Prenatal p,p´-DDE Exposure and Neurodevelopment among Children 3.5–5 Years of Age
Luisa Torres-Sánchez,1 Lourdes Schnaas,2 Stephen J Rothenberg,1 Mariano E. Cebrián,3 Erika Osorio-Valencia,2 María del Carmen Hernández,2 Rosa María García-Hernández,3 and Lizbeth López-Carrillo1
1National Institute of Public Health, Morelos, Mexico; 2National Institute of Perinatology, Mexico City, Mexico; 3Department of Toxicology, CINVESTAV, Mexico City, Mexico
Background: The results of previous studies suggest that prenatal exposure to bis[p-chlorophenyl]-1,1,1-trichloroethane (DDT) and to its main metabolite, 2,2-bis(p-chlorophenyl)-1,1-dichloroethylene (DDE), impairs psychomotor development during the first year of life. However, information about the persistence of this association at later ages is limited.
Objectives: We assessed the association of prenatal DDE exposure with child neurodevelopment at 42–60 months of age.
Methods: Since 2001 we have been monitoring the neurodevelopment in children who were recruited at birth into a perinatal cohort exposed to DDT, in the state of Morelos, Mexico. We report McCarthy Scales of Children’s Abilities for 203 children at 42, 48, 54, and 60 months of age. Maternal DDE serum levels were available for at least one trimester of pregnancy. The Home Observation for Measurement of the Environment scale and other covariables of interest were also available.
Results: After adjustment, a doubling of DDE during the third trimester of pregnancy was associated with statistically significant reductions of –1.37, –0.88, –0.84, and –0.80 points in the general cognitive index, quantitative, verbal, and memory components respectively. The association between prenatal DDE and the quantitative component was weaker at 42 months than at older ages. No significant statistical interactions with sex or breastfeeding were observed.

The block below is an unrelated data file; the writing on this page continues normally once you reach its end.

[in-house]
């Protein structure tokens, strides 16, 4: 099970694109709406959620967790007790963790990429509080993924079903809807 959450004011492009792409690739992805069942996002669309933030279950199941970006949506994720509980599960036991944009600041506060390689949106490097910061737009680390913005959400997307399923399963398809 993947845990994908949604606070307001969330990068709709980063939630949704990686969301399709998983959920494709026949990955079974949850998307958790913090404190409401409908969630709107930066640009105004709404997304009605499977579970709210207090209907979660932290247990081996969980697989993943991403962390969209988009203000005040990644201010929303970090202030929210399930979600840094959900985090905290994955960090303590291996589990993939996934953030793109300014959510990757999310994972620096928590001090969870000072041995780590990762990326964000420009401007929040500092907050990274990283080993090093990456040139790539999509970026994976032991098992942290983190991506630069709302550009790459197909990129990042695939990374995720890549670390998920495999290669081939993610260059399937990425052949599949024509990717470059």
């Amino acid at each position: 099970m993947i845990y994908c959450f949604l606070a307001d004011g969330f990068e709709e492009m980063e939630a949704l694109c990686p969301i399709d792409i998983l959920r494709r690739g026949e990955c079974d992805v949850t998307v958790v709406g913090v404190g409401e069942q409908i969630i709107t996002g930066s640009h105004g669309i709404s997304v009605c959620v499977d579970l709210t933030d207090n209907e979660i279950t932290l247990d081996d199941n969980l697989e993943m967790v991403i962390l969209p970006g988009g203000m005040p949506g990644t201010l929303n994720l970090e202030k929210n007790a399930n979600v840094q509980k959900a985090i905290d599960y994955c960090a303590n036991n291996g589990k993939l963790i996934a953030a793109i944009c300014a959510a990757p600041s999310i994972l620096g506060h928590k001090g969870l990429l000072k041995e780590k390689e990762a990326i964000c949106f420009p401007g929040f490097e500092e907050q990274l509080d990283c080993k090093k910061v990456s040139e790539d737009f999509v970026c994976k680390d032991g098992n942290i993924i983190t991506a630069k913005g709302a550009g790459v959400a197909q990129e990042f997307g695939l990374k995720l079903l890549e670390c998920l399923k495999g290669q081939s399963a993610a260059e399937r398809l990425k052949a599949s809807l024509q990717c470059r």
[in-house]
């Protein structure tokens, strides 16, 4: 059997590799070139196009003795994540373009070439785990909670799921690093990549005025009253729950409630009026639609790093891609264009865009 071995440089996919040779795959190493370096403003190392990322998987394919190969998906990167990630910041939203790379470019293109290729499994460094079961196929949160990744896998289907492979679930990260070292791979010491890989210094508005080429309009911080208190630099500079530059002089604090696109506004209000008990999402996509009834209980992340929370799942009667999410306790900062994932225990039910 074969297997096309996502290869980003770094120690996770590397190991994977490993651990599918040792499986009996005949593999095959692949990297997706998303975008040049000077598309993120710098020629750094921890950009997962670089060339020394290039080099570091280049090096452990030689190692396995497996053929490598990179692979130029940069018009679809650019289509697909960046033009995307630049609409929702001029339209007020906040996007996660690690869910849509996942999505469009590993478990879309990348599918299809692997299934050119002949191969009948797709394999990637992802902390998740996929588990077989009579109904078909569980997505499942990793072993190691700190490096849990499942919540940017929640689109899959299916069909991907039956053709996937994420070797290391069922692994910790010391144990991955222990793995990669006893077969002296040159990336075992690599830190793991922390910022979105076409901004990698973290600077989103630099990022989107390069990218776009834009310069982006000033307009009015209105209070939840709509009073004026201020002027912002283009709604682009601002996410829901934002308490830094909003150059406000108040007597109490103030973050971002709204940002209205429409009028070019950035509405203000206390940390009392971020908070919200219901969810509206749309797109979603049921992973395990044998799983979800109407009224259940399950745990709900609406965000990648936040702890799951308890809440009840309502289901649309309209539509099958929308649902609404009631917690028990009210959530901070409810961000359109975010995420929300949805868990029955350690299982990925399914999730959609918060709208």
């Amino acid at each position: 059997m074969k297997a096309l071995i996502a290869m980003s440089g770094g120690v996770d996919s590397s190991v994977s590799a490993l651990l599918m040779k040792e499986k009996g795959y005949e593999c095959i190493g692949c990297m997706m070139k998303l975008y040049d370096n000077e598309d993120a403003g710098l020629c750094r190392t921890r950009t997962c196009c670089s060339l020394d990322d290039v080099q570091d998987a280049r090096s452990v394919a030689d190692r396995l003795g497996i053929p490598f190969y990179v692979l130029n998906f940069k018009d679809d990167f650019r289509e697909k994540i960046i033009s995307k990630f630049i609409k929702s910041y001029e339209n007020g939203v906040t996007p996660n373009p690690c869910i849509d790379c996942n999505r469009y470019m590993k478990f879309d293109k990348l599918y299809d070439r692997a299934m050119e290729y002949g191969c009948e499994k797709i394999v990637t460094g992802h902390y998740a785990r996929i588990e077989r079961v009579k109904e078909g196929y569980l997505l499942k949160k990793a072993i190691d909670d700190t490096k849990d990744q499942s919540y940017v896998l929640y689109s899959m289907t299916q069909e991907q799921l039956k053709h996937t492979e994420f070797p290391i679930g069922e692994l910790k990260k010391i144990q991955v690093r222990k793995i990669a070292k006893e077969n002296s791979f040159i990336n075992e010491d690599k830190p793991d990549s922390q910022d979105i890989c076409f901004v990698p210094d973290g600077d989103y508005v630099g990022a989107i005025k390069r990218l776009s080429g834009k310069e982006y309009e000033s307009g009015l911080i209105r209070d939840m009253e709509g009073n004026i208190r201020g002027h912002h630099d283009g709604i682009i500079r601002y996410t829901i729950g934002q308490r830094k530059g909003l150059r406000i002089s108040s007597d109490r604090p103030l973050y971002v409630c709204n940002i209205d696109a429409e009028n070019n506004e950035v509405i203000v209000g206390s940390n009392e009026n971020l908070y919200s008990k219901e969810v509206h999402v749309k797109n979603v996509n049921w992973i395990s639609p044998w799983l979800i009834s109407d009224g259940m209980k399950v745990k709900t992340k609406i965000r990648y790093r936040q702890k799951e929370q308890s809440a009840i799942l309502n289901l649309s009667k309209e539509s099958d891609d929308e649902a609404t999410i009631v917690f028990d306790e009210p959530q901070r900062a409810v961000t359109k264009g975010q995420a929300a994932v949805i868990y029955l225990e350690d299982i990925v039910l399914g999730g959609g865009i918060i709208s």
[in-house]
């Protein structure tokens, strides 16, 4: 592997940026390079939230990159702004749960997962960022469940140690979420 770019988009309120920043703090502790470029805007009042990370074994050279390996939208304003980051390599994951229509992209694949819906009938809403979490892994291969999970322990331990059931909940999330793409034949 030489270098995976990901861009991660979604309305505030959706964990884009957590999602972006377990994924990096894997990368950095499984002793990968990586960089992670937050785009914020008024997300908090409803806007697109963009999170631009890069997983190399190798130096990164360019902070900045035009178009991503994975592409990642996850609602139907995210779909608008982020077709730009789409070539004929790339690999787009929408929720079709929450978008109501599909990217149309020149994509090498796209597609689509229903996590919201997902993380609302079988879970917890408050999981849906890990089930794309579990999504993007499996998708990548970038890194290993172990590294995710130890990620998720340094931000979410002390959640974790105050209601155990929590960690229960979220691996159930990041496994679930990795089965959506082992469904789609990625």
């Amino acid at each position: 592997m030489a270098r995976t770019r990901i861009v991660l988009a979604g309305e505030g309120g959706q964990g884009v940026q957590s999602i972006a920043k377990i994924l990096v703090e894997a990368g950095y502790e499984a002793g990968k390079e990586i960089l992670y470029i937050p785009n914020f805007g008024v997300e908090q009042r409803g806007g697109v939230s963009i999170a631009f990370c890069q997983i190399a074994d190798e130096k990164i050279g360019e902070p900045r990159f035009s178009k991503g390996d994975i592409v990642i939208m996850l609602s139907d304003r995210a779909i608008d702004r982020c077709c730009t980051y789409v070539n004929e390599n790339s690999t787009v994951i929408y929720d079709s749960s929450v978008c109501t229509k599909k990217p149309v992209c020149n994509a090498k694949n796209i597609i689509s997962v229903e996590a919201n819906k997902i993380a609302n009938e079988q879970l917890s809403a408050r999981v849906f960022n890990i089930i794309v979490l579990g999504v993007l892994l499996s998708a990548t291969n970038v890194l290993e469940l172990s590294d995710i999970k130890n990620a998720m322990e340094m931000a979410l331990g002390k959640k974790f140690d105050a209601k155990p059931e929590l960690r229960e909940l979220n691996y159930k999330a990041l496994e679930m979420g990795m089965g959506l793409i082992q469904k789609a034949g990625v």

Conclusions: These findings support the hypothesis that prenatal DDE impairs early child neurodevelopment; the potential for adverse effects on development should be considered when using DDT for malaria control.
Key words: McCarthy scale, Mexico, neurodevelopment, organochlorines compounds, prenatal exposure, prospective cohort.
Environ Health Perspect 121:263–268 (2013). http://dx.doi.org/10.1289/ehp.1205034 [Online 13 November 2012]
Address correspondence to L. López-Carrillo, National Institute of Public Health, Mexico. Av. Universidad 655, Col. Sta María Ahuacatitlán, CP 62100. Cuernavaca Morelos, México. Telephone: 52 (777) 3293000 Ext. 2501. E-mail: firstname.lastname@example.org
We are grateful to P. Castro for her assistance in contacting the families and administering the questionnaires.
This study was funded by grants (41708, 31034-M, 13915) from the National Council of Science and Technology of Mexico (CONACyT) and partially by the Fogarty International Center of the National Institutes of Health (D43TW00640) of Mount Sinai School of Medicine/Queens College International Training and Research in Environmental and Occupational Health Program.
The content is solely the responsibility of the authors and does not necessarily represent the official views of the Fogarty International Center or the National Institutes of Health.
The authors declare they have no actual or potential competing financial interests.
Received 30 January 2012; Accepted 13 November 2012; Online 13 November 2012.
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